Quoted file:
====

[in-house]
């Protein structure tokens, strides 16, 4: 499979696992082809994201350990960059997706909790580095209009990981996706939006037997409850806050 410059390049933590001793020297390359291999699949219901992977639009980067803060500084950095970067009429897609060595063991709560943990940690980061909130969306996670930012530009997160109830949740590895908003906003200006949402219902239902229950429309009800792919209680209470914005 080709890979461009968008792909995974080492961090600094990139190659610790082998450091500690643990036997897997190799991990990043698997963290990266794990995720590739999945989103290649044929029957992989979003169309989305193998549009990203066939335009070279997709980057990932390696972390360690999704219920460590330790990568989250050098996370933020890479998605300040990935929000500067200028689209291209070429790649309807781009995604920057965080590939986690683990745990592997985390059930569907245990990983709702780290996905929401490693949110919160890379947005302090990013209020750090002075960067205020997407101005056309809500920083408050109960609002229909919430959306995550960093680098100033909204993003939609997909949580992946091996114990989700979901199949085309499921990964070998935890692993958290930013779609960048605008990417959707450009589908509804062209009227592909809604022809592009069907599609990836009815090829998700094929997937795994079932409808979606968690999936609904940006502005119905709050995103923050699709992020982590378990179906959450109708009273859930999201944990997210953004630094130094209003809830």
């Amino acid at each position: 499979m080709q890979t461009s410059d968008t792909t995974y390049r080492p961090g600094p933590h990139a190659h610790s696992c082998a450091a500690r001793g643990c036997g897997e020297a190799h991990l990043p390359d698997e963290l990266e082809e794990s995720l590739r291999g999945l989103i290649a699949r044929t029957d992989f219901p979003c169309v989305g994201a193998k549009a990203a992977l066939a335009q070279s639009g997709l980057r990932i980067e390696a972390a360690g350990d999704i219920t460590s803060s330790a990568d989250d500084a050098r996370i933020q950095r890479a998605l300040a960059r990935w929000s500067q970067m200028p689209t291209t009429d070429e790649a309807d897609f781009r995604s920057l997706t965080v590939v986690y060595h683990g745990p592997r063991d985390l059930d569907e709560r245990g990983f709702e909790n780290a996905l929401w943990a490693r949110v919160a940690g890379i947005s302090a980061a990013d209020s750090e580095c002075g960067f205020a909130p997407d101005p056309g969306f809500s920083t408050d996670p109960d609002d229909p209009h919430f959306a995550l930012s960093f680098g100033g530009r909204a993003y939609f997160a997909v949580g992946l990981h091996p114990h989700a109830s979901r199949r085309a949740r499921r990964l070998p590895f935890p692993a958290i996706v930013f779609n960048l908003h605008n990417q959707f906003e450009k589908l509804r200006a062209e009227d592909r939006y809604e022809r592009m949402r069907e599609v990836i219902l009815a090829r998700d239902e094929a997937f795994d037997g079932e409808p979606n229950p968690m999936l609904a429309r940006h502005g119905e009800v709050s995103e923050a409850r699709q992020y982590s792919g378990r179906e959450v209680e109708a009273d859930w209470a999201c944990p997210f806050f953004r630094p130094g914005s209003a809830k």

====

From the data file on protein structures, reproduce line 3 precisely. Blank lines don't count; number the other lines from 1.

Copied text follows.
């Amino acid at each position: 499979m080709q890979t461009s410059d968008t792909t995974y390049r080492p961090g600094p933590h990139a190659h610790s696992c082998a450091a500690r001793g643990c036997g897997e020297a190799h991990l990043p390359d698997e963290l990266e082809e794990s995720l590739r291999g999945l989103i290649a699949r044929t029957d992989f219901p979003c169309v989305g994201a193998k549009a990203a992977l066939a335009q070279s639009g997709l980057r990932i980067e390696a972390a360690g350990d999704i219920t460590s803060s330790a990568d989250d500084a050098r996370i933020q950095r890479a998605l300040a960059r990935w929000s500067q970067m200028p689209t291209t009429d070429e790649a309807d897609f781009r995604s920057l997706t965080v590939v986690y060595h683990g745990p592997r063991d985390l059930d569907e709560r245990g990983f709702e909790n780290a996905l929401w943990a490693r949110v919160a940690g890379i947005s302090a980061a990013d209020s750090e580095c002075g960067f205020a909130p997407d101005p056309g969306f809500s920083t408050d996670p109960d609002d229909p209009h919430f959306a995550l930012s960093f680098g100033g530009r909204a993003y939609f997160a997909v949580g992946l990981h091996p114990h989700a109830s979901r199949r085309a949740r499921r990964l070998p590895f935890p692993a958290i996706v930013f779609n960048l908003h605008n990417q959707f906003e450009k589908l509804r200006a062209e009227d592909r939006y809604e022809r592009m949402r069907e599609v990836i219902l009815a090829r998700d239902e094929a997937f795994d037997g079932e409808p979606n229950p968690m999936l609904a429309r940006h502005g119905e009800v709050s995103e923050a409850r699709q992020y982590s792919g378990r179906e959450v209680e109708a009273d859930w209470a999201c944990p997210f806050f953004r630094p130094g914005s209003a809830k």